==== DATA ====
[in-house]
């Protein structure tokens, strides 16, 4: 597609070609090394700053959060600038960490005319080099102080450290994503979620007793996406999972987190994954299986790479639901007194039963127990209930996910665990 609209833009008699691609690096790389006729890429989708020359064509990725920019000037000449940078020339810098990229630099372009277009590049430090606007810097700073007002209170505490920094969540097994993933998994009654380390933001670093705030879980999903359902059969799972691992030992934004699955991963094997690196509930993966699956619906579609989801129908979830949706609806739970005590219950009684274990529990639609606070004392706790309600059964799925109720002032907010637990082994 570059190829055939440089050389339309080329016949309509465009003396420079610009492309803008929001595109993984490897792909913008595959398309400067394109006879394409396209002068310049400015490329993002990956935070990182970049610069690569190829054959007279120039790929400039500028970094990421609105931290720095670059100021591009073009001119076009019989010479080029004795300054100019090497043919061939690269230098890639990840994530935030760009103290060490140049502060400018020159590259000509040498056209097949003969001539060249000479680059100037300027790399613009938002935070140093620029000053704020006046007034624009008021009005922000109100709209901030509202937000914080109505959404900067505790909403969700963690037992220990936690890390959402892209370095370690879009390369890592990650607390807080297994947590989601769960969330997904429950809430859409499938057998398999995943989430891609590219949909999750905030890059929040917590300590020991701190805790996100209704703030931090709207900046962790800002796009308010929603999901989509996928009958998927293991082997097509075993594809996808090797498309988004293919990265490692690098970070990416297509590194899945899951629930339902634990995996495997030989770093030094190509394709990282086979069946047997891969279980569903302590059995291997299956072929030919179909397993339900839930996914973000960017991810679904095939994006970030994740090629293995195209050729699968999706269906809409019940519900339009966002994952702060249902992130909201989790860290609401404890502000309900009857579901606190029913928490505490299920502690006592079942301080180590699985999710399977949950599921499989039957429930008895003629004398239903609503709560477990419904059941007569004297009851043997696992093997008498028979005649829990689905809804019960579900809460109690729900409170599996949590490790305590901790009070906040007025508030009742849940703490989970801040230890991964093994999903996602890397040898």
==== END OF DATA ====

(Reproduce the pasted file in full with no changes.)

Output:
[in-house]
């Protein structure tokens, strides 16, 4: 597609070609090394700053959060600038960490005319080099102080450290994503979620007793996406999972987190994954299986790479639901007194039963127990209930996910665990 609209833009008699691609690096790389006729890429989708020359064509990725920019000037000449940078020339810098990229630099372009277009590049430090606007810097700073007002209170505490920094969540097994993933998994009654380390933001670093705030879980999903359902059969799972691992030992934004699955991963094997690196509930993966699956619906579609989801129908979830949706609806739970005590219950009684274990529990639609606070004392706790309600059964799925109720002032907010637990082994 570059190829055939440089050389339309080329016949309509465009003396420079610009492309803008929001595109993984490897792909913008595959398309400067394109006879394409396209002068310049400015490329993002990956935070990182970049610069690569190829054959007279120039790929400039500028970094990421609105931290720095670059100021591009073009001119076009019989010479080029004795300054100019090497043919061939690269230098890639990840994530935030760009103290060490140049502060400018020159590259000509040498056209097949003969001539060249000479680059100037300027790399613009938002935070140093620029000053704020006046007034624009008021009005922000109100709209901030509202937000914080109505959404900067505790909403969700963690037992220990936690890390959402892209370095370690879009390369890592990650607390807080297994947590989601769960969330997904429950809430859409499938057998398999995943989430891609590219949909999750905030890059929040917590300590020991701190805790996100209704703030931090709207900046962790800002796009308010929603999901989509996928009958998927293991082997097509075993594809996808090797498309988004293919990265490692690098970070990416297509590194899945899951629930339902634990995996495997030989770093030094190509394709990282086979069946047997891969279980569903302590059995291997299956072929030919179909397993339900839930996914973000960017991810679904095939994006970030994740090629293995195209050729699968999706269906809409019940519900339009966002994952702060249902992130909201989790860290609401404890502000309900009857579901606190029913928490505490299920502690006592079942301080180590699985999710399977949950599921499989039957429930008895003629004398239903609503709560477990419904059941007569004297009851043997696992093997008498028979005649829990689905809804019960579900809460109690729900409170599996949590490790305590901790009070906040007025508030009742849940703490989970801040230890991964093994999903996602890397040898």